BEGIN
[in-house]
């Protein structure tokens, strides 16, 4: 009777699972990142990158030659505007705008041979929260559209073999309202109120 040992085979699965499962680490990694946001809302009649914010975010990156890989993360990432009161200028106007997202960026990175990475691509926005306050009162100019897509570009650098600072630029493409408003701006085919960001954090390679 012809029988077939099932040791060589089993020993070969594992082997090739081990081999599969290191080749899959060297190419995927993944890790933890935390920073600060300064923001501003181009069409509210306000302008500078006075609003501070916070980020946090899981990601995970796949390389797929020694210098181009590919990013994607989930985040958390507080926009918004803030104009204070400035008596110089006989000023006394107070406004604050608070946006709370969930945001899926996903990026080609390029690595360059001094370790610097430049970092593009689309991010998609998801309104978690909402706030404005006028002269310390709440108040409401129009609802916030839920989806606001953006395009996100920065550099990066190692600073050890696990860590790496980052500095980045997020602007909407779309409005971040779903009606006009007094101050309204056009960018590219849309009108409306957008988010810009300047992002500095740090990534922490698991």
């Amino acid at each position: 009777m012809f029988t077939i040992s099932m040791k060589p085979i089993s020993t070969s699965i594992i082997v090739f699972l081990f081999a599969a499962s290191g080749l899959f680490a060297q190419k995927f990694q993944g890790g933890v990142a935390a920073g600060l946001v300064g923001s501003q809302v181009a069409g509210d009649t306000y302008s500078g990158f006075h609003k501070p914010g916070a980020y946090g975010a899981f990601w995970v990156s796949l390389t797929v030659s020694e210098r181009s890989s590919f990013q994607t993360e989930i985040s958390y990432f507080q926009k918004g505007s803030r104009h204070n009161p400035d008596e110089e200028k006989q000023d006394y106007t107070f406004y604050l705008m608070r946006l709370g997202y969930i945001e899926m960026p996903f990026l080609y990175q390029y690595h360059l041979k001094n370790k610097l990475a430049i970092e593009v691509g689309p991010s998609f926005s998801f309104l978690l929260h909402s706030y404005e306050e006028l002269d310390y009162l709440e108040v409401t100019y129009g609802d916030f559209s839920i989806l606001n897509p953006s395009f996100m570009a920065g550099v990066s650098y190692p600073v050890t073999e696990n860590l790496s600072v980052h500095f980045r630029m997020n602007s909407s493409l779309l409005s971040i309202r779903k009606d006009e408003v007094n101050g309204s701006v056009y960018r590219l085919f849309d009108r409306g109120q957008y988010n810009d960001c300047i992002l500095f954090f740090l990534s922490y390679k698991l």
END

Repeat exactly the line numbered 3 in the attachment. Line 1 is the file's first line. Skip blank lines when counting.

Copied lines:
């Amino acid at each position: 009777m012809f029988t077939i040992s099932m040791k060589p085979i089993s020993t070969s699965i594992i082997v090739f699972l081990f081999a599969a499962s290191g080749l899959f680490a060297q190419k995927f990694q993944g890790g933890v990142a935390a920073g600060l946001v300064g923001s501003q809302v181009a069409g509210d009649t306000y302008s500078g990158f006075h609003k501070p914010g916070a980020y946090g975010a899981f990601w995970v990156s796949l390389t797929v030659s020694e210098r181009s890989s590919f990013q994607t993360e989930i985040s958390y990432f507080q926009k918004g505007s803030r104009h204070n009161p400035d008596e110089e200028k006989q000023d006394y106007t107070f406004y604050l705008m608070r946006l709370g997202y969930i945001e899926m960026p996903f990026l080609y990175q390029y690595h360059l041979k001094n370790k610097l990475a430049i970092e593009v691509g689309p991010s998609f926005s998801f309104l978690l929260h909402s706030y404005e306050e006028l002269d310390y009162l709440e108040v409401t100019y129009g609802d916030f559209s839920i989806l606001n897509p953006s395009f996100m570009a920065g550099v990066s650098y190692p600073v050890t073999e696990n860590l790496s600072v980052h500095f980045r630029m997020n602007s909407s493409l779309l409005s971040i309202r779903k009606d006009e408003v007094n101050g309204s701006v056009y960018r590219l085919f849309d009108r409306g109120q957008y988010n810009d960001c300047i992002l500095f954090f740090l990534s922490y390679k698991l």